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“Ruth Heifetz is really the mother of Environmental Health Coalition. Without Ruth, there would not have been an Environmental Health Coalition. When I think about it, Ruth really changed my life.” – Diane Takvorian

Ruth Heifetz is a co-founder of Environmental Health Coalition and has been a member of the board of directors for 35 years. She is an educator, a doctor and an endless supporter of environmental justice and public health.

We asked her perspective on the organizations transition over 35 years of fighting for environmental justice in the region. Here is a bit of history from Ruth.

What is your relationship with EHC?

I was involved from the very beginning, back when we used to meet at Diane’s house and then operated out of a small storefront that has since been converted to an art gallery or something much more hip. I had been working with the San Diego Committee of Occupational Safety and Health and this was the opportunity to merge occupational health and environmental issues.

It's funny, I can't recall the “ah-ha!” moment when Diane and I first met, but it was due to the work we were both part of, and it clearly happened for a reason.

How has your role at EHC evolved over the past 35 years?

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It’s not so much that my role has changed, but the issues EHC works on have grown and changed.

Our first real action, as I recall it, was related to an empty lot in Southeastern San Diego where toxic waste had been dumped in a residential area. Some of the people who lived there were overcome by the fumes- there was no doubt that it was really toxic. No one really did much about it.

So we went to the County Health Department and kept insisting they do something about it and find out what the toxins were. Slowly and reluctantly - because it was a public health problem – the health department began trying to figure out what was wrong.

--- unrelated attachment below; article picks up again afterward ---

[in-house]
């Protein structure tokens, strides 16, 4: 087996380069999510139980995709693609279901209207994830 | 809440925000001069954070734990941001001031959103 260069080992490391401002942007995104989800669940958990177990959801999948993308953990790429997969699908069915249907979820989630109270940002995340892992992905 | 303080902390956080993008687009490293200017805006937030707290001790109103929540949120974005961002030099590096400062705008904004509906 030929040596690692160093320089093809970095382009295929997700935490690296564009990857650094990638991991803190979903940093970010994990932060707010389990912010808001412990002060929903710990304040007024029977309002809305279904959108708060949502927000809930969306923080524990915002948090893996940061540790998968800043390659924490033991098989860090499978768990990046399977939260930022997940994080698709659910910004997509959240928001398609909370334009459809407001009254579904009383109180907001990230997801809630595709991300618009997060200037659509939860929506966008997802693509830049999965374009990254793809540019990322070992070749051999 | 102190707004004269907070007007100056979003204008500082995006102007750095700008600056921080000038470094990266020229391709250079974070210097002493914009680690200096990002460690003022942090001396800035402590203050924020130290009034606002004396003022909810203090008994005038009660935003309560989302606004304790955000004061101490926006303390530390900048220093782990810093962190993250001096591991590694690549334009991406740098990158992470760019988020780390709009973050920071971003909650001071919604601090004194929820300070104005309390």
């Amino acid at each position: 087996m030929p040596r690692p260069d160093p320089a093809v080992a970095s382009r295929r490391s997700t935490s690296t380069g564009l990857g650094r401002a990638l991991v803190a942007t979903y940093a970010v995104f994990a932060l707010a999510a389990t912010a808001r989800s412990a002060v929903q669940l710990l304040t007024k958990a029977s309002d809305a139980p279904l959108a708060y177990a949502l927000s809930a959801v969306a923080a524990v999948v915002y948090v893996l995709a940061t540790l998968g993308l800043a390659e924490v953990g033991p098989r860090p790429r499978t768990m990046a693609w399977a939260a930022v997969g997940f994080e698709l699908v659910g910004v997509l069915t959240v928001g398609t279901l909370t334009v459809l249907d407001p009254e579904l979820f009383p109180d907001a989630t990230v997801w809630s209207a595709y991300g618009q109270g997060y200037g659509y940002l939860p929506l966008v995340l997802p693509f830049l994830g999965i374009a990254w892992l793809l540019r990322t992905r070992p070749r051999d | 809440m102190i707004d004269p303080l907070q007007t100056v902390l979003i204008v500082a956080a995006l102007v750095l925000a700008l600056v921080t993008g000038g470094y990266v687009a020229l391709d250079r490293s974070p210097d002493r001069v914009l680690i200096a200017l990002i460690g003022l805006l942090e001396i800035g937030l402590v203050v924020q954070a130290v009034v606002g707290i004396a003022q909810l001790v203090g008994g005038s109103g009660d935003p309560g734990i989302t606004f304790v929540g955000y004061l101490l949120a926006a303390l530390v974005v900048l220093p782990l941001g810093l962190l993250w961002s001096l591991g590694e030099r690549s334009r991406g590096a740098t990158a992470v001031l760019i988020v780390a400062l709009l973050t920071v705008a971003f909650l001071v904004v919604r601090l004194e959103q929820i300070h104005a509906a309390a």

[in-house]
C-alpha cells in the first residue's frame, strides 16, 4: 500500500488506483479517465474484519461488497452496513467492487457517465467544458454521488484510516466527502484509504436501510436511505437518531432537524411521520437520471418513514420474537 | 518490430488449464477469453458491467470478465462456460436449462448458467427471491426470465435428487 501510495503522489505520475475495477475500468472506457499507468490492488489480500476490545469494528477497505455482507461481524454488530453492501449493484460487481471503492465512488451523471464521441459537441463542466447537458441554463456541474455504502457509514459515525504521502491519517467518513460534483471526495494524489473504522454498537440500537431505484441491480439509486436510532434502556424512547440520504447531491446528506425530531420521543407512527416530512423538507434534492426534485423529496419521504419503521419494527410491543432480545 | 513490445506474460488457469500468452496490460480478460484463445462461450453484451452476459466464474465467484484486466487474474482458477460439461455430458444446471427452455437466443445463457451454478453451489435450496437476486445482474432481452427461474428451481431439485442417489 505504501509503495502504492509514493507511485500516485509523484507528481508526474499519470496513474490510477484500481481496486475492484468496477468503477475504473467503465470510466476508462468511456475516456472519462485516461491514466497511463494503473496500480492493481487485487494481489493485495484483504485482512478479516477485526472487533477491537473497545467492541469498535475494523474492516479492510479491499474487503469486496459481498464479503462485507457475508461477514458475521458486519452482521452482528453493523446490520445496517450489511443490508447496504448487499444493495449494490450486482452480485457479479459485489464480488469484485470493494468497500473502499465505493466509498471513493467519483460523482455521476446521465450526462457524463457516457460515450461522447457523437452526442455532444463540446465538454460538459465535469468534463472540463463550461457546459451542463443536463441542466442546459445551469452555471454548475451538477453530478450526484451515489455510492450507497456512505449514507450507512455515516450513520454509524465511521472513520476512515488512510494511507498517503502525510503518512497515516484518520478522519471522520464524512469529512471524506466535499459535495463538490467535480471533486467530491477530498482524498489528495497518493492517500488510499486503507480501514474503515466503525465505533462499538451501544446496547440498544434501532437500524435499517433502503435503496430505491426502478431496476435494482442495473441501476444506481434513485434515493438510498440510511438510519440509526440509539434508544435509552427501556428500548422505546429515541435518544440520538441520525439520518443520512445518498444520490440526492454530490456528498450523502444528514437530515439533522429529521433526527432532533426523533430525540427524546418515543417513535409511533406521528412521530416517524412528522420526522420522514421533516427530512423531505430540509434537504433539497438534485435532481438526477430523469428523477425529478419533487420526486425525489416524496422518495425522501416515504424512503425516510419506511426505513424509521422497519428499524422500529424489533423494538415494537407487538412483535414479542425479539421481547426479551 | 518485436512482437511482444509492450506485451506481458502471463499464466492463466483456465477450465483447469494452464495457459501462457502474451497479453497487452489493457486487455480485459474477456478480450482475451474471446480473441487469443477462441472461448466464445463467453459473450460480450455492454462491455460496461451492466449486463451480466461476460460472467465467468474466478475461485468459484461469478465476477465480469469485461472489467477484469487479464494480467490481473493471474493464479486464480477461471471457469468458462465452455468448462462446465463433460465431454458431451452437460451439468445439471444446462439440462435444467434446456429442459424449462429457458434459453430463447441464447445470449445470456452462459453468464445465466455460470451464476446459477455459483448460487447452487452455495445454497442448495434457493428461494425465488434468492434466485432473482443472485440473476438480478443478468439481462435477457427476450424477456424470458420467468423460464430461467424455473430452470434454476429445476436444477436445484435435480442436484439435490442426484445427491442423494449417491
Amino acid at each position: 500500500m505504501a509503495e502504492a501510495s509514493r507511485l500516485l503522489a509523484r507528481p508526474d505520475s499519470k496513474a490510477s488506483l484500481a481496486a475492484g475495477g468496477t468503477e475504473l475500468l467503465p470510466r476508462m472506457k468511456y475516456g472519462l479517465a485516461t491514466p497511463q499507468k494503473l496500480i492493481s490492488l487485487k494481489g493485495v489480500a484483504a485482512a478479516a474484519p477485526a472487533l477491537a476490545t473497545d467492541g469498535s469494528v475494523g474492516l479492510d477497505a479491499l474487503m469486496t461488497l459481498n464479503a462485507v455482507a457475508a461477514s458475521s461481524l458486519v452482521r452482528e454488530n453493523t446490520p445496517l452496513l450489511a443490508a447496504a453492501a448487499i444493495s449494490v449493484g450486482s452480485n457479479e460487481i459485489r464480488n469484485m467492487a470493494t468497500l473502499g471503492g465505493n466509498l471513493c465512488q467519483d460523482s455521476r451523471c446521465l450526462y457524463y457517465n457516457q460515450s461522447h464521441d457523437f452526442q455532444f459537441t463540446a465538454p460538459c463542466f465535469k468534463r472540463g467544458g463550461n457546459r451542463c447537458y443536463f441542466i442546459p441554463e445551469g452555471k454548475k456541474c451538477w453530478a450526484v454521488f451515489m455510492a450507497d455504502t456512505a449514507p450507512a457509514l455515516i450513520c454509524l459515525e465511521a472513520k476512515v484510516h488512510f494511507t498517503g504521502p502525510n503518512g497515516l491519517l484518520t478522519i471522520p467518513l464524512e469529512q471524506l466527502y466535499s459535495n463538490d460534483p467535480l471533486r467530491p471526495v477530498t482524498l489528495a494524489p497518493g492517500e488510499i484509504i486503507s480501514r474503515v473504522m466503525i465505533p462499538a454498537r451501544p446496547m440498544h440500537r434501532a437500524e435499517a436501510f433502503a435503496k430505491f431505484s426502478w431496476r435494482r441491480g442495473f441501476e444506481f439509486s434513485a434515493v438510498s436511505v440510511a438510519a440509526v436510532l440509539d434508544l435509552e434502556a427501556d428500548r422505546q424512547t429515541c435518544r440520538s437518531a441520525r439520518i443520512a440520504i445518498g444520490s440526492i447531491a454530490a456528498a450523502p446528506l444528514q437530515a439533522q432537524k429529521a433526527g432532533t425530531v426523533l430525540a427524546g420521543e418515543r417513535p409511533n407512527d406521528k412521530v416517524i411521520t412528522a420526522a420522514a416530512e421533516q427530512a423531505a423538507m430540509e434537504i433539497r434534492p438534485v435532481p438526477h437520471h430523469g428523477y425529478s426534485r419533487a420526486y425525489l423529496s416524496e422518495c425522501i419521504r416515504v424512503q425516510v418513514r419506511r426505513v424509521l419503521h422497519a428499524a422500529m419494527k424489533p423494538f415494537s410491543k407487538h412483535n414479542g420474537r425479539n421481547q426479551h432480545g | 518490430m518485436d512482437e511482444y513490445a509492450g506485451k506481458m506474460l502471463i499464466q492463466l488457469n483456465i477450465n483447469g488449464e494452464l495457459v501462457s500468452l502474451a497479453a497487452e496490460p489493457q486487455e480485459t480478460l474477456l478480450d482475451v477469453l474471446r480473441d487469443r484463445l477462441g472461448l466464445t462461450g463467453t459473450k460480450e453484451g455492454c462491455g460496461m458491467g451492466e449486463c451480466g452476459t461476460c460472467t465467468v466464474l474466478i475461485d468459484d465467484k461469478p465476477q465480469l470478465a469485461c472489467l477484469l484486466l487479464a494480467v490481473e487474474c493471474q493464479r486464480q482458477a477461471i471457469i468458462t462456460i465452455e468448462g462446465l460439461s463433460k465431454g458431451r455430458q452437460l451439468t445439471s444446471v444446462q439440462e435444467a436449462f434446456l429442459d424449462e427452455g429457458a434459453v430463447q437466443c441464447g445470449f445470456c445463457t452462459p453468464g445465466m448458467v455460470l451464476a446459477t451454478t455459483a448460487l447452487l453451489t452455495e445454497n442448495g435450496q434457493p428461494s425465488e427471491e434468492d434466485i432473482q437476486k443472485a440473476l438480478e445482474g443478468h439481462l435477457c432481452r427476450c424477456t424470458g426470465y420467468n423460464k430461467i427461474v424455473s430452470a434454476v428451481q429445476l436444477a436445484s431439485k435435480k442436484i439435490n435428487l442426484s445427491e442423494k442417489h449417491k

This was the beginning of one of our earliest themes, which was the right to know. There had been worker right to know laws, but we wanted to have a community right to know law so people could know what was being produced in the factory next door, or dumped in the vacant lot on their street.

We became one of the first counties to have a community right to know law and this was an extremely important thing. We changed the existing situation and out of that, and out of our leadership in the community, the County Health Department developed its own department of environmental health, and a number of us sat on the early advisory committee for that.

What stands out as a great accomplishment in the last 35 years?

We have many to choose from, but I think one of our greatest accomplishments is the training of our promotoras and the community leaders born from our leadership programs. The first promotora program focused on toxins in the home. This concept grew beyond the home and eventually into the community, where we continue to develop advocates today. I guess I’m just very inspired by that program.

I remember the first group of women who came to our first promotora training. They were leaders in their own community but weren't used to advocating. During our first session, we tried to get each of the women to introduce themselves and they were so shy they couldn't even speak in front of each other. At the end of the ten weeks, nothing could hold them back. You saw this transformation of people developing confidence and becoming even greater leaders in their communities.

EHC has moved with the issues and the concerns but we've always stayed within the environmental justice realm and always stayed within the community.

What do you think is EHC’s biggest strength?

I think the amazing success of EHC has to be attributed to the people who have been involved. One of our strengths is that a number of staff and some of our organizers and volunteers have been around for a very long time, including myself. In most organizations people come and go but EHC still has its founding members doing work in the community.

I also think Diane is quite amazing. With her skills and what she's accomplished she clearly could have moved on to a national level, but she's such a dedicated grassroots person. We've been incredibly fortunate to have that sustained leadership.

How would you describe EHC to another person?

To me, it would depend a lot on that person. Right now, the issue of climate change is so crucial, so I would try and get them interested in that aspect of our work. I would let them know that the people most impacted by climate change are the people we largely work with; the poorest people and the people with least resources.

In general, I would tell someone interested in EHC that we work in communities where people and toxics mix in an unhealthy way and that our work makes communities safe for people to live, work and play.

To donate to EHC, please click here.
To watch a video honoring Ruth’s contributions to EHC and the community, please click here.